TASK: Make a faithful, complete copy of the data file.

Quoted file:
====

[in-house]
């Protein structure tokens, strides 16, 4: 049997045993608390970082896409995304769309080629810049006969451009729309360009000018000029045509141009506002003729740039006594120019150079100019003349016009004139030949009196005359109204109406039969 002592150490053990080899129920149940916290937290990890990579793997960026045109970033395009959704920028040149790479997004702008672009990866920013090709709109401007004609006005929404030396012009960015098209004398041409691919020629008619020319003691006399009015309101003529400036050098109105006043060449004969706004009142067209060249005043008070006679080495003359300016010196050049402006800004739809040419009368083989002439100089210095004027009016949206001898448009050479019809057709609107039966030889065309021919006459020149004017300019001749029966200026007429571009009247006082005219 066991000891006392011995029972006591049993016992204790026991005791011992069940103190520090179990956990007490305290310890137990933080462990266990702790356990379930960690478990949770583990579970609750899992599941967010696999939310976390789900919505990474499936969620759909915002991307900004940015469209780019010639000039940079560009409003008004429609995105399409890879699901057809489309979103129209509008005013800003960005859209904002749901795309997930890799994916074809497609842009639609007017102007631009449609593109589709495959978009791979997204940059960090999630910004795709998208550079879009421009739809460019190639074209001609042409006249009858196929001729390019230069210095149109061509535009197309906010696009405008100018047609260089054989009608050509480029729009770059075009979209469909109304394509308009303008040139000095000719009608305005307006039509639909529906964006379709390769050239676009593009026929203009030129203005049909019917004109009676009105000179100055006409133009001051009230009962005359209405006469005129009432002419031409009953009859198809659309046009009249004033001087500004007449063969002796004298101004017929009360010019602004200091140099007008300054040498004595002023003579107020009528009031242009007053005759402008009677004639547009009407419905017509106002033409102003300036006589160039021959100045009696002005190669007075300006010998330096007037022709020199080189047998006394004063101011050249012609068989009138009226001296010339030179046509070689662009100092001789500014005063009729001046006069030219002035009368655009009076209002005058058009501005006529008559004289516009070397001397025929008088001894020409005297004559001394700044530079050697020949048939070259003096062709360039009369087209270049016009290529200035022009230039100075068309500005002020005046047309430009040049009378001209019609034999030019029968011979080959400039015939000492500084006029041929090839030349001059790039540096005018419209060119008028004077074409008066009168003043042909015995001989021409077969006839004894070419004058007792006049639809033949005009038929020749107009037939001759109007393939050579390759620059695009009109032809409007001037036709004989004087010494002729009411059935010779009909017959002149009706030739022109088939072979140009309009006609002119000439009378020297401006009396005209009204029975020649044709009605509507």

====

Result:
[in-house]
């Protein structure tokens, strides 16, 4: 049997045993608390970082896409995304769309080629810049006969451009729309360009000018000029045509141009506002003729740039006594120019150079100019003349016009004139030949009196005359109204109406039969 002592150490053990080899129920149940916290937290990890990579793997960026045109970033395009959704920028040149790479997004702008672009990866920013090709709109401007004609006005929404030396012009960015098209004398041409691919020629008619020319003691006399009015309101003529400036050098109105006043060449004969706004009142067209060249005043008070006679080495003359300016010196050049402006800004739809040419009368083989002439100089210095004027009016949206001898448009050479019809057709609107039966030889065309021919006459020149004017300019001749029966200026007429571009009247006082005219 066991000891006392011995029972006591049993016992204790026991005791011992069940103190520090179990956990007490305290310890137990933080462990266990702790356990379930960690478990949770583990579970609750899992599941967010696999939310976390789900919505990474499936969620759909915002991307900004940015469209780019010639000039940079560009409003008004429609995105399409890879699901057809489309979103129209509008005013800003960005859209904002749901795309997930890799994916074809497609842009639609007017102007631009449609593109589709495959978009791979997204940059960090999630910004795709998208550079879009421009739809460019190639074209001609042409006249009858196929001729390019230069210095149109061509535009197309906010696009405008100018047609260089054989009608050509480029729009770059075009979209469909109304394509308009303008040139000095000719009608305005307006039509639909529906964006379709390769050239676009593009026929203009030129203005049909019917004109009676009105000179100055006409133009001051009230009962005359209405006469005129009432002419031409009953009859198809659309046009009249004033001087500004007449063969002796004298101004017929009360010019602004200091140099007008300054040498004595002023003579107020009528009031242009007053005759402008009677004639547009009407419905017509106002033409102003300036006589160039021959100045009696002005190669007075300006010998330096007037022709020199080189047998006394004063101011050249012609068989009138009226001296010339030179046509070689662009100092001789500014005063009729001046006069030219002035009368655009009076209002005058058009501005006529008559004289516009070397001397025929008088001894020409005297004559001394700044530079050697020949048939070259003096062709360039009369087209270049016009290529200035022009230039100075068309500005002020005046047309430009040049009378001209019609034999030019029968011979080959400039015939000492500084006029041929090839030349001059790039540096005018419209060119008028004077074409008066009168003043042909015995001989021409077969006839004894070419004058007792006049639809033949005009038929020749107009037939001759109007393939050579390759620059695009009109032809409007001037036709004989004087010494002729009411059935010779009909017959002149009706030739022109088939072979140009309009006609002119000439009378020297401006009396005209009204029975020649044709009605509507």